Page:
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Tradesman's Liability Insurance: Investing In Your Career

Bookmark and Share Maybe it's never happened to you, maybe you're just too careful to ever let it happen, but it's something we all worry about, isn't it? You're carrying some drywall into your client's home to patch up their wall, and you knock over a two hundred dollar trophy case, or you track something all over their beautiful Persian rug, or you slip and the drywall goes crashing through their sliding glass door.

Even if you're not working in homes where people live, you worry about a stray 2x4 breaking a neighbor's window, or maybe someone pops a tire on a busted hurricane tie one of your guys left laying around in a driveway or something.

Being a self-employed tradesman means that if something goes wrong, you eat the costs. You don't have an employer whose insurance will cover anything that happens, you have clients, and if something goes wrong, they're probably going to be the ones asking for a payout.

Having a solid tradesman's liability policy in place can not only ensure that you are covered in case something goes wrong, it can also take the edge off, bringing you peace of mind so that you can be at ease while you work, knowing that everything is taken care of, and nothing short of extreme negligence is going to put you on the hook for repairs and replacements that you cannot afford.

The only question is when to buy your policy. The answer to that is simple: If you're waiting until you have a job to go to before you buy your insurance, then you're waiting too long.

When putting in a bid for a gig, the tradesman charging twice as much will always win the job over the tradesman who doesn't have a good tradesman's liability policy in place. If you don't currently have any work lined up, it may feel like you're spending money on a "maybe," but it's better to think of it as an investment into your next job. Even if you're not in the least concerned over any damages you might do while on the job site, your client might not have the same level of confidence in your abilities. You don't want to pay for damages out of pocket, and your clients don't want to risk choosing between suing a self-employed contractor or eating the costs themselves. You might never need to cash in on your liability policy, but you'll secure a lot more work if you have it.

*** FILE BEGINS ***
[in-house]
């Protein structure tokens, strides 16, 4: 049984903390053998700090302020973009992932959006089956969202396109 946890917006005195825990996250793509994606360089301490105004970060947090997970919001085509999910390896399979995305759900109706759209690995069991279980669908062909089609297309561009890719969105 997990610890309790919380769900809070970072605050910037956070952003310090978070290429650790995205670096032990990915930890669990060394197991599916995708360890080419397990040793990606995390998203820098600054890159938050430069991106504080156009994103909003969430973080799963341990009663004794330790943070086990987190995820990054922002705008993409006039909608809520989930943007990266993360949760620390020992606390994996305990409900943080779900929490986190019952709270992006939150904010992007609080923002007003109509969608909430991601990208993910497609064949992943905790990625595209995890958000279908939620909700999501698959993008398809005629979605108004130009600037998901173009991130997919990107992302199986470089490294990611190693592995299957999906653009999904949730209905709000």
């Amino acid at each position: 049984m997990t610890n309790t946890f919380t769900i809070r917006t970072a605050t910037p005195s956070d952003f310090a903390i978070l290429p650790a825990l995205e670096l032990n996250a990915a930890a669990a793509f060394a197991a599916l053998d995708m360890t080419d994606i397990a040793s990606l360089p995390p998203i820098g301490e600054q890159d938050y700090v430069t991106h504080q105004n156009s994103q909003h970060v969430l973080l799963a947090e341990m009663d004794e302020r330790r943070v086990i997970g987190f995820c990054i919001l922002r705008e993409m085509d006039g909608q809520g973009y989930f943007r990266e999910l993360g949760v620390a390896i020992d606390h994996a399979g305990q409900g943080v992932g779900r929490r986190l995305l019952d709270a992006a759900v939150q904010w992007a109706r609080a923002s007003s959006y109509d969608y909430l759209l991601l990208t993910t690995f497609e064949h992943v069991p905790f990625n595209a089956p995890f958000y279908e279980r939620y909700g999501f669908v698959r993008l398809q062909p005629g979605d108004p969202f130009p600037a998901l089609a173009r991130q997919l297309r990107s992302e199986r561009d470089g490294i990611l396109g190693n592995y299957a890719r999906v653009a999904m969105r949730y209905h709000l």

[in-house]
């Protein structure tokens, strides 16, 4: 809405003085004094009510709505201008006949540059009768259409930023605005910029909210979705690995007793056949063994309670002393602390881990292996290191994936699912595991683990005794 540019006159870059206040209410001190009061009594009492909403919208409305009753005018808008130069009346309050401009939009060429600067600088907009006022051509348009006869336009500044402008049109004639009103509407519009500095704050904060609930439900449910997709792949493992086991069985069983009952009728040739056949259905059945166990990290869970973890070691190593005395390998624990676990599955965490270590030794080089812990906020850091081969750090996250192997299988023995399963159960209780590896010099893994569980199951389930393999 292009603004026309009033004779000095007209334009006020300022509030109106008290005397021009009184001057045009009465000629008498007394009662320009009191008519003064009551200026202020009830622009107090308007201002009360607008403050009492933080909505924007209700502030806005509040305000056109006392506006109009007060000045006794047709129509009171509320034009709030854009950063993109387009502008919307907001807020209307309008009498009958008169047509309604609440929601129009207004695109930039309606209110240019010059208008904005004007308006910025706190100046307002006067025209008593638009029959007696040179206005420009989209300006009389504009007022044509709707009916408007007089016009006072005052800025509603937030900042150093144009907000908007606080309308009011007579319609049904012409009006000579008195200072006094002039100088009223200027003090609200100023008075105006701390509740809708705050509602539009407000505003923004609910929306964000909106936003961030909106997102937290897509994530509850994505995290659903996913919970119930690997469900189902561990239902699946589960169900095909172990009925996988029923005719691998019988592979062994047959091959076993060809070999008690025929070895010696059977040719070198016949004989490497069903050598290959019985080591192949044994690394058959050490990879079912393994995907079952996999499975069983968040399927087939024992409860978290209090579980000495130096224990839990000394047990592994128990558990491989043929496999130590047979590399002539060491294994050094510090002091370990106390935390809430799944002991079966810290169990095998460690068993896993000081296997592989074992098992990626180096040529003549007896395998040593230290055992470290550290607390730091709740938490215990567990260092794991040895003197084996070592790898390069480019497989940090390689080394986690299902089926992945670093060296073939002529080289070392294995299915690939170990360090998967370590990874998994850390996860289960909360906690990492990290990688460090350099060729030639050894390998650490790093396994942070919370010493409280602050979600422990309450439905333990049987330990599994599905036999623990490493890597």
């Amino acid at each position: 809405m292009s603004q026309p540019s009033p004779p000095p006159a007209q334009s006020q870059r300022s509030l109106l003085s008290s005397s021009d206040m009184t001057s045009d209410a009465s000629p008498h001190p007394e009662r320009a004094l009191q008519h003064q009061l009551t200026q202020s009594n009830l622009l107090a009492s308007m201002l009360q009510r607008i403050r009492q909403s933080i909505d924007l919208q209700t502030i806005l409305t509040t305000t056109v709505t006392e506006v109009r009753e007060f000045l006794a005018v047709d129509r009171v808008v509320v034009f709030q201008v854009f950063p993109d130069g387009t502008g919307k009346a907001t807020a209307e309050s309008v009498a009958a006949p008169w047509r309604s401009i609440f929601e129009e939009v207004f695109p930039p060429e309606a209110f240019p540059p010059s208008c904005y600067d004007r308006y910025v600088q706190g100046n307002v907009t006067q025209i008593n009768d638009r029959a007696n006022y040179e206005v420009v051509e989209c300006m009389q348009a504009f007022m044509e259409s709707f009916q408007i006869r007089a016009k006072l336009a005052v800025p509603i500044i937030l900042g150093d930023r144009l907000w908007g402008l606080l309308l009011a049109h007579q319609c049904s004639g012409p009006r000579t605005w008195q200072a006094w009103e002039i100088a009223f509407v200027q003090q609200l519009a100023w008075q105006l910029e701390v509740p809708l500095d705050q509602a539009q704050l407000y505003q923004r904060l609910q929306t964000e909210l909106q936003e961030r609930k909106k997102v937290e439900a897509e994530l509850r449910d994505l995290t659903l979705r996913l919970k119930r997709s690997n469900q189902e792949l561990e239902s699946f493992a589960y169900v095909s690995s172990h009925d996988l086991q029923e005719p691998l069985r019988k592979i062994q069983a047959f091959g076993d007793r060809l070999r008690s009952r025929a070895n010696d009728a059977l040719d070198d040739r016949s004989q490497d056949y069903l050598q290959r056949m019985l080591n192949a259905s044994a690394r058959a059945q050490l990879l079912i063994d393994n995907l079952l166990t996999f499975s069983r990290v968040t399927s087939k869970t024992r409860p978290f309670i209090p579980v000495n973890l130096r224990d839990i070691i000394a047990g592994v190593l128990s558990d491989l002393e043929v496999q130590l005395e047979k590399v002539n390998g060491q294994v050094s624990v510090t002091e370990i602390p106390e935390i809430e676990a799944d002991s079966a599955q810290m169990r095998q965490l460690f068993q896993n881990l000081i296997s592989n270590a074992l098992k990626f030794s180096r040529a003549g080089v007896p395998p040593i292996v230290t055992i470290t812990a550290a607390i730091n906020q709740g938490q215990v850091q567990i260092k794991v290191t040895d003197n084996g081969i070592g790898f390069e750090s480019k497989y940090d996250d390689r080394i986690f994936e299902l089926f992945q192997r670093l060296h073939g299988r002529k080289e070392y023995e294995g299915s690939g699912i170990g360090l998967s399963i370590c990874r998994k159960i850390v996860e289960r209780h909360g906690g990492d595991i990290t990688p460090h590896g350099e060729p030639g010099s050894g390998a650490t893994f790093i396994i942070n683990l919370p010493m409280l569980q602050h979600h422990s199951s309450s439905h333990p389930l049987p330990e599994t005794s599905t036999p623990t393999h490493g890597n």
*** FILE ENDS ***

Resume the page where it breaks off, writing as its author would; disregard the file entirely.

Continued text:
Differneces Between Installation Floater and Builders Risk

Bookmark and Share Construction projects involve significant financial risk for the contractors and subcontractors who must pay workers and purchase materials. To help protect themselves against these financial losses, builders have a number of insurance options. Two of the most widely used coverages are Builders Risk and Installation Floaters. The choice you make depends on the nature of each job.

Builders Risk insurance pays for damage to materials or partially completed work due to accidents, fires, weather damage, material defects, and incorrect installation or workmanship. This coverage ensures that the time and money that the builder has invested in the project aren't lost when the costs of repairing, repurchasing or reconstructing add up and diminish profits.

Installation Floaters cover specific items that a contractor is planning to install. For example, a roofer might buy a policy to pay for the cost of roofing supplies, both during transit and while stored at the work site. An Installation Floater covers either all risks or specific sources of losses for moveable property (materials or equipment) specifically named in the policy.

Because of its more narrow coverage, an Installation Floater generally costs less than a Builders Risk policy. However, it leaves the builder more vulnerable to losses that aren't covered. This coverage would be appropriate for a contractor performing a specific installation task, or a subcontractor who takes on limited risk to perform a specific duty for a contractor as part of a larger project.